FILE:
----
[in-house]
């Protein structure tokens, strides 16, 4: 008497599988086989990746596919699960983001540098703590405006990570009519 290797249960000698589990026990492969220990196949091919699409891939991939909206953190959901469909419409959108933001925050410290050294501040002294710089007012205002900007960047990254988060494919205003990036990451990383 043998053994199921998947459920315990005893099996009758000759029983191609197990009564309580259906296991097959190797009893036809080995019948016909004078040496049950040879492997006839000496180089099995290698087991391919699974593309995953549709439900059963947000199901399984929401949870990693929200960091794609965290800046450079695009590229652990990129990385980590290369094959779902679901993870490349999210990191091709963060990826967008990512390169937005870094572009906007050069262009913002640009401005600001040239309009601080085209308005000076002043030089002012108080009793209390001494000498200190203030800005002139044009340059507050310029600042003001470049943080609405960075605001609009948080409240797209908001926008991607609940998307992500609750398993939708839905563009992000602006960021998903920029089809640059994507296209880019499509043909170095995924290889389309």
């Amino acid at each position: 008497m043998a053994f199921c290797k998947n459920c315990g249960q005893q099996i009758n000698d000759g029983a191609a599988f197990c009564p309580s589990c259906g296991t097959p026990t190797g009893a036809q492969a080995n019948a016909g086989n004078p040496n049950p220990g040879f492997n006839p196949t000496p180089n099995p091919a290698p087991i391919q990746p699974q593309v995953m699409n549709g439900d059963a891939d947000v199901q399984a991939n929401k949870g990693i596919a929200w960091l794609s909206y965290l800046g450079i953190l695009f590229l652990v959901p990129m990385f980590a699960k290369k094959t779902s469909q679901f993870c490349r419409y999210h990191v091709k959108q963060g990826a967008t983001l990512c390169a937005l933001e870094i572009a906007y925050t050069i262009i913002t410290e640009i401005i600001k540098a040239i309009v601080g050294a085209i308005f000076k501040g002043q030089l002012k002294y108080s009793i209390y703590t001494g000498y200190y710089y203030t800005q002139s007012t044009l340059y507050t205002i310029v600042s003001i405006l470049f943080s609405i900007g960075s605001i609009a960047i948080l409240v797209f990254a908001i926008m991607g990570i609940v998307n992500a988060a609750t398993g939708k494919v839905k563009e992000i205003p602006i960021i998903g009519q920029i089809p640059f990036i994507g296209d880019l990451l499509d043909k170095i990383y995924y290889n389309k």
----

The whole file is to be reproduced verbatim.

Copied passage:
[in-house]
């Protein structure tokens, strides 16, 4: 008497599988086989990746596919699960983001540098703590405006990570009519 290797249960000698589990026990492969220990196949091919699409891939991939909206953190959901469909419409959108933001925050410290050294501040002294710089007012205002900007960047990254988060494919205003990036990451990383 043998053994199921998947459920315990005893099996009758000759029983191609197990009564309580259906296991097959190797009893036809080995019948016909004078040496049950040879492997006839000496180089099995290698087991391919699974593309995953549709439900059963947000199901399984929401949870990693929200960091794609965290800046450079695009590229652990990129990385980590290369094959779902679901993870490349999210990191091709963060990826967008990512390169937005870094572009906007050069262009913002640009401005600001040239309009601080085209308005000076002043030089002012108080009793209390001494000498200190203030800005002139044009340059507050310029600042003001470049943080609405960075605001609009948080409240797209908001926008991607609940998307992500609750398993939708839905563009992000602006960021998903920029089809640059994507296209880019499509043909170095995924290889389309």
């Amino acid at each position: 008497m043998a053994f199921c290797k998947n459920c315990g249960q005893q099996i009758n000698d000759g029983a191609a599988f197990c009564p309580s589990c259906g296991t097959p026990t190797g009893a036809q492969a080995n019948a016909g086989n004078p040496n049950p220990g040879f492997n006839p196949t000496p180089n099995p091919a290698p087991i391919q990746p699974q593309v995953m699409n549709g439900d059963a891939d947000v199901q399984a991939n929401k949870g990693i596919a929200w960091l794609s909206y965290l800046g450079i953190l695009f590229l652990v959901p990129m990385f980590a699960k290369k094959t779902s469909q679901f993870c490349r419409y999210h990191v091709k959108q963060g990826a967008t983001l990512c390169a937005l933001e870094i572009a906007y925050t050069i262009i913002t410290e640009i401005i600001k540098a040239i309009v601080g050294a085209i308005f000076k501040g002043q030089l002012k002294y108080s009793i209390y703590t001494g000498y200190y710089y203030t800005q002139s007012t044009l340059y507050t205002i310029v600042s003001i405006l470049f943080s609405i900007g960075s605001i609009a960047i948080l409240v797209f990254a908001i926008m991607g990570i609940v998307n992500a988060a609750t398993g939708k494919v839905k563009e992000i205003p602006i960021i998903g009519q920029i089809p640059f990036i994507g296209d880019l990451l499509d043909k170095i990383y995924y290889n389309k």